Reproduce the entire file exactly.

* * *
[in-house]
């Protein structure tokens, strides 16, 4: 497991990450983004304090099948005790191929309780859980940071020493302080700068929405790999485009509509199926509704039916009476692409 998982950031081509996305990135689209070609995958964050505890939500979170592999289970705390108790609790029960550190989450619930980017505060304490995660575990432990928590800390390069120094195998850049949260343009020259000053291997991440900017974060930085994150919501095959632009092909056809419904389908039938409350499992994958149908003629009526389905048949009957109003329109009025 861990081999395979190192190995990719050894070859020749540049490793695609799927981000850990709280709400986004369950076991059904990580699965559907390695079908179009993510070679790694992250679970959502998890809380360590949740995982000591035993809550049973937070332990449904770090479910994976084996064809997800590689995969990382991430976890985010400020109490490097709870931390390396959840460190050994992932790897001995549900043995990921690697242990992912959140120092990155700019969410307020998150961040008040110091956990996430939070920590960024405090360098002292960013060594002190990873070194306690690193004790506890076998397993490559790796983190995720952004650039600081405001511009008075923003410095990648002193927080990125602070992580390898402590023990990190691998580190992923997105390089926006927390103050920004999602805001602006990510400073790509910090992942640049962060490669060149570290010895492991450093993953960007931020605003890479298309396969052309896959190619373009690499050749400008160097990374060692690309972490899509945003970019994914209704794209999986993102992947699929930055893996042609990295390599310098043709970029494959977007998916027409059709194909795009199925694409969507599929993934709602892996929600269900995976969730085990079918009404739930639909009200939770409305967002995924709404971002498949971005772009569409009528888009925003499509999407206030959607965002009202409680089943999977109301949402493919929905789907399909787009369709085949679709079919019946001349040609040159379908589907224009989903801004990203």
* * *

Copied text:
[in-house]
């Protein structure tokens, strides 16, 4: 497991990450983004304090099948005790191929309780859980940071020493302080700068929405790999485009509509199926509704039916009476692409 998982950031081509996305990135689209070609995958964050505890939500979170592999289970705390108790609790029960550190989450619930980017505060304490995660575990432990928590800390390069120094195998850049949260343009020259000053291997991440900017974060930085994150919501095959632009092909056809419904389908039938409350499992994958149908003629009526389905048949009957109003329109009025 861990081999395979190192190995990719050894070859020749540049490793695609799927981000850990709280709400986004369950076991059904990580699965559907390695079908179009993510070679790694992250679970959502998890809380360590949740995982000591035993809550049973937070332990449904770090479910994976084996064809997800590689995969990382991430976890985010400020109490490097709870931390390396959840460190050994992932790897001995549900043995990921690697242990992912959140120092990155700019969410307020998150961040008040110091956990996430939070920590960024405090360098002292960013060594002190990873070194306690690193004790506890076998397993490559790796983190995720952004650039600081405001511009008075923003410095990648002193927080990125602070992580390898402590023990990190691998580190992923997105390089926006927390103050920004999602805001602006990510400073790509910090992942640049962060490669060149570290010895492991450093993953960007931020605003890479298309396969052309896959190619373009690499050749400008160097990374060692690309972490899509945003970019994914209704794209999986993102992947699929930055893996042609990295390599310098043709970029494959977007998916027409059709194909795009199925694409969507599929993934709602892996929600269900995976969730085990079918009404739930639909009200939770409305967002995924709404971002498949971005772009569409009528888009925003499509999407206030959607965002009202409680089943999977109301949402493919929905789907399909787009369709085949679709079919019946001349040609040159379908589907224009989903801004990203």